Mystras Greece

Go World Travel is reader-supported and may earn a commission from purchases made through links in this piece.

The beauty of Greece lies mainly in its contrast. This includes barren slopes and fertile valleys, steep capes and blue bays, foamy rivers and calm seas. This contrast is strong in the valley of Sparta, which Homer names, “Hollow Lacedaemona”.

Here, in ancient times, Eleni, the most beautiful of the queens in history, lived and reigned. Until she escaped to Troy with her lover Paris.

Mystras Greece
Mitropoli. Photo by Lia Mageira

First Glimpse of Mystras

We left Sparta City to visit the Byzantine castle town of Mystras. It was December, the weather was cold, but the sun was shining. Driving the 6 km route, we saw olive and fruit trees.

Behind the valley, the Mountain Taygetos rises abruptly.  It is the wildest of all Greek mountain ranges. Its five peaks, called The Five Fingers, are covered with snow until late summer.

Mystras is probably the most dramatic site in the Peloponnese, though it is a ghost town. While Constantinople was in terminal decay, the castle town became the focus of Byzantine power culture and glory. Under the Palaiologi Despots, the last Byzantine dynasty, Mystras was the intellectual centre of the Byzantine Empire.

We started climbing on the stone paths of History. At 620m the view was magnificent. In front of us stretched the ruined town and the green valley of the Evrotas river.

This was the old capital of the Despotat of Moreas. The palaces, fortifications, mansions, monasteries and churches, tell about the two centuries that its Byzantine people were living on this rock of Peloponnese.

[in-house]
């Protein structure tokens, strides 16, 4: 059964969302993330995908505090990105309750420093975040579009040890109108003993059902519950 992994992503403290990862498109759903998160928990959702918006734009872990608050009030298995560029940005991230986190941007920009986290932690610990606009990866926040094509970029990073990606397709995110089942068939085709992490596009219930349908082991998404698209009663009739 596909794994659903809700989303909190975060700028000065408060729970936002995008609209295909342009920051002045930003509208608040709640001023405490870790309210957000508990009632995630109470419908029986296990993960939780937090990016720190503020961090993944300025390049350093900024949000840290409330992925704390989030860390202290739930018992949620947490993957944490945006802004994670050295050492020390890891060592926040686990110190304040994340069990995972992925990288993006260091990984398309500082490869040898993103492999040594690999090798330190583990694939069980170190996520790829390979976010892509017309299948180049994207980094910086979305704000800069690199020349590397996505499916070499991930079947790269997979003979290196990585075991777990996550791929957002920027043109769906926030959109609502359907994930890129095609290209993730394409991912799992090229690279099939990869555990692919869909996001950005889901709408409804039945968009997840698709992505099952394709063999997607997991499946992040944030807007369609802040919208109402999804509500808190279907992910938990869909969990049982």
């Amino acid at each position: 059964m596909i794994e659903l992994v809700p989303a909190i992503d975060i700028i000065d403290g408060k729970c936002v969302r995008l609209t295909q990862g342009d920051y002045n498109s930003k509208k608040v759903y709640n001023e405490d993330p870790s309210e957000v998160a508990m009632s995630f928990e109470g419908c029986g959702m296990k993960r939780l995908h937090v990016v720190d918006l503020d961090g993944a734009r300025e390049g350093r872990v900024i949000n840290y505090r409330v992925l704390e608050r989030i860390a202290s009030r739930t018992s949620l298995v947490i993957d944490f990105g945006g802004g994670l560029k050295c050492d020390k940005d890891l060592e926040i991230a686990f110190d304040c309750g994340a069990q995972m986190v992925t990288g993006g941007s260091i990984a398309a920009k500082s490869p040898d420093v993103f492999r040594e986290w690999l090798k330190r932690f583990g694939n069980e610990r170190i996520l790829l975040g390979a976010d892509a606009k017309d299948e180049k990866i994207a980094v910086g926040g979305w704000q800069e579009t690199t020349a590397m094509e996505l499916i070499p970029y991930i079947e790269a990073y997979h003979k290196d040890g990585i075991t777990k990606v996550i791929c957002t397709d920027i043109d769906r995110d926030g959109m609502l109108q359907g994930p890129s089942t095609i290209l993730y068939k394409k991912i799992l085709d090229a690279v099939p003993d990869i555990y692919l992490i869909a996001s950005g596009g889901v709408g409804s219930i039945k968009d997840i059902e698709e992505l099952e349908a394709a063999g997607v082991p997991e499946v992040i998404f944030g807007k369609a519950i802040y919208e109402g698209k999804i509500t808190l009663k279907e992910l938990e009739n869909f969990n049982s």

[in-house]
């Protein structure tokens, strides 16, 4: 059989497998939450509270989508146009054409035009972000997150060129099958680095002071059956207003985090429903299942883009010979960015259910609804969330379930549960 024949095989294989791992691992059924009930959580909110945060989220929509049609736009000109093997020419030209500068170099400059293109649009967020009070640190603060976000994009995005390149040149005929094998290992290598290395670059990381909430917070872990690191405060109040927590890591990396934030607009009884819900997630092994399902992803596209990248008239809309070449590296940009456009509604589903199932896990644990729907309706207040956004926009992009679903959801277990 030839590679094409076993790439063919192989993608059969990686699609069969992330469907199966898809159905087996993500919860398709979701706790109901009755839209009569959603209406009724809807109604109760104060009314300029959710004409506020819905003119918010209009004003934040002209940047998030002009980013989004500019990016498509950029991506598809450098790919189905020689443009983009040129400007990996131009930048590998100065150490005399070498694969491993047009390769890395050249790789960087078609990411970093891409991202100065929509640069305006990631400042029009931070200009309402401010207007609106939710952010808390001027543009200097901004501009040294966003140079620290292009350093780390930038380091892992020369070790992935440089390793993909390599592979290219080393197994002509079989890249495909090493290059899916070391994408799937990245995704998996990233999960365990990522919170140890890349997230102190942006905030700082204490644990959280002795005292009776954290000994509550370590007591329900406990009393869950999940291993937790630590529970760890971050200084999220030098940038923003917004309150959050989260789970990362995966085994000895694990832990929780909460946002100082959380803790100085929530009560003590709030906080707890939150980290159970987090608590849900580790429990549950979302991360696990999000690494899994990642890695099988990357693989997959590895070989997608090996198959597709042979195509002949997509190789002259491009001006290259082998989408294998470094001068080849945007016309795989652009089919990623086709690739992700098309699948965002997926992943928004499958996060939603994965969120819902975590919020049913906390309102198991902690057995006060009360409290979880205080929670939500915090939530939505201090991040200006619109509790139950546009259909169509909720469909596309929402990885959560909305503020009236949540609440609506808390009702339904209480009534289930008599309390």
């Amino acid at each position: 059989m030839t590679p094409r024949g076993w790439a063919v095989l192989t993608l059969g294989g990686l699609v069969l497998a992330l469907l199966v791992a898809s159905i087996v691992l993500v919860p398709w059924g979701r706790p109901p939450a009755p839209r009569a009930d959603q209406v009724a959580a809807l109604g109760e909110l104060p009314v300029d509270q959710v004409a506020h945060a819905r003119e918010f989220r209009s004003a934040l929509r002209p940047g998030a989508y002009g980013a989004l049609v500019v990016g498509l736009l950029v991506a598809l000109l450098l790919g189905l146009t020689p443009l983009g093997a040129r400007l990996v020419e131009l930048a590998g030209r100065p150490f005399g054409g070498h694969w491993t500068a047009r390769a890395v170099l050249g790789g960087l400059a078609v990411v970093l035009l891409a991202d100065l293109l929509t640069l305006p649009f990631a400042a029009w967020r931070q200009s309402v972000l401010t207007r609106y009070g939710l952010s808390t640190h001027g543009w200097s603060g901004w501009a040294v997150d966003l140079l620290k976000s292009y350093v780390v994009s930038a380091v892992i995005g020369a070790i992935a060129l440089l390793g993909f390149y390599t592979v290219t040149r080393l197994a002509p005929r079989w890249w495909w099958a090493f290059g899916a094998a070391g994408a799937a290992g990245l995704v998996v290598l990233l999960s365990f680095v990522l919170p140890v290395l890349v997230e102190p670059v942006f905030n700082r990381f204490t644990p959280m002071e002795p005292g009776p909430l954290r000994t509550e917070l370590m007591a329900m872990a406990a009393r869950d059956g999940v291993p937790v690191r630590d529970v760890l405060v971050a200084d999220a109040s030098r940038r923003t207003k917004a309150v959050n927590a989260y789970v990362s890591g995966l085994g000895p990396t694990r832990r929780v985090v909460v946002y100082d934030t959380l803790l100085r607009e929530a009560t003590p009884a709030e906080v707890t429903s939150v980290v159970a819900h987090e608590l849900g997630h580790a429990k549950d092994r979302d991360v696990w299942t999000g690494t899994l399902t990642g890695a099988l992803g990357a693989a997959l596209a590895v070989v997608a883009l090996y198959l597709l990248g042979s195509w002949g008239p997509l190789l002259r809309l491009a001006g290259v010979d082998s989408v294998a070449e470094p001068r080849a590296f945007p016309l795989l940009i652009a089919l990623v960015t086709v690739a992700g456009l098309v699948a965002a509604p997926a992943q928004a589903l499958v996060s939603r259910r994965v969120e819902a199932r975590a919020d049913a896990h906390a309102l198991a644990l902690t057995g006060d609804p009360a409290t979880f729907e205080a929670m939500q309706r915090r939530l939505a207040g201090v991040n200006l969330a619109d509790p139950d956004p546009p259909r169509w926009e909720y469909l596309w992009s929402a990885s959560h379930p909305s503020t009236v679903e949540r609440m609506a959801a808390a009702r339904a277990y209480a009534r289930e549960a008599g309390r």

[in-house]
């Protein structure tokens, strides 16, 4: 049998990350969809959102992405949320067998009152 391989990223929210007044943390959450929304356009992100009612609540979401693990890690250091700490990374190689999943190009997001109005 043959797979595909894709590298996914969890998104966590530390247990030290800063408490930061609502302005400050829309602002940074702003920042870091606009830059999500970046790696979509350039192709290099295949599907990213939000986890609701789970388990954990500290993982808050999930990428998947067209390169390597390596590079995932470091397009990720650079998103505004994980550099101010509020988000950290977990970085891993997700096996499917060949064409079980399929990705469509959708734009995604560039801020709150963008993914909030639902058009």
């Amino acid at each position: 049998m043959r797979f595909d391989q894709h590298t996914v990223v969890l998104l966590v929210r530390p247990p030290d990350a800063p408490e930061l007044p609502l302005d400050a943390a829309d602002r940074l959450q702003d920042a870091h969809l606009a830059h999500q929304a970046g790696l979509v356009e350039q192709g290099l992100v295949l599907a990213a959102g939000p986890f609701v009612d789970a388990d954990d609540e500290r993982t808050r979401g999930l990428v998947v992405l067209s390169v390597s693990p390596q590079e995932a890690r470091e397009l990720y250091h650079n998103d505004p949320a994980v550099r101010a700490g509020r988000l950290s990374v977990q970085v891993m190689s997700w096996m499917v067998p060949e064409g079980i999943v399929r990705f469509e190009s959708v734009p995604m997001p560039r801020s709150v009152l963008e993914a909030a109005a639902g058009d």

The ancient town of Mystras, Greece is a place to immerse yourself in history through the many impressive castles, churches and monasteries. #Greece #Peloponeese #ancientgreece
Photo by Lia Mageira

Aghia Sophia and the Gate of Monemvisia

We descended to the church of Aghia Sophia. On the north side, the church is surrounded by a restored stoa with columns from where we enjoyed the view of the plain of Sparta.

As soon as we entered the church, I looked up. A soft light came from the small windows of the dome. The sun rays of December brought warmth. The only sound was our breath.

After the church of Aghios Nikolaos, we continued to the monumental Gate of Monemvasia. At that spot, the settlement is divided into Upper and Lower Town with walls as a defensive line. For this reason, the gate is reinforced with a tower. The town was defended through the “war windows” (narrow openings in the walls and in towers.)

Mystras Greece
Pantanassa. Photo by Lia Mageira

Pantanassa and Other Impressive Sites of Upper Town

In Upper Town, there are palaces and mansions, the Mitropolis Church (the Cathedral), important monasteries, residences of officials and many other houses. Passing through the imposing gate, we headed to the monastery of Pantanassa.

The benevolent nuns who live there offered us cool water. Flowerpots and two cats lying under the sun gave me a sense of calm. As the bell rang, I felt a trembling in the air.

Pantanassa Monestery
Pantanassa Monestery. Photo by Lia Mageira

The frescoes of the Pantanassa are filled with bright colour. David Talbot Rice wrote: “Only El Greco in the west, and later Gauguin, would have used their colours in just this way.

Two rows of walls protected the settlement that was built on the hillside, especially in spots that were easy for the enemy to approach. The walls are reinforced at intervals by square towers.

Arriving at the Perivleptos church, we observed the scalding, above the gate of the monastery. Through this, the defenders threw hot water or oil at the attackers.

Mystras Greece Colourful frescoes
Colourful frescoes. Photo by Lia Mageira

Colourful Perivleptos and Ancient Houses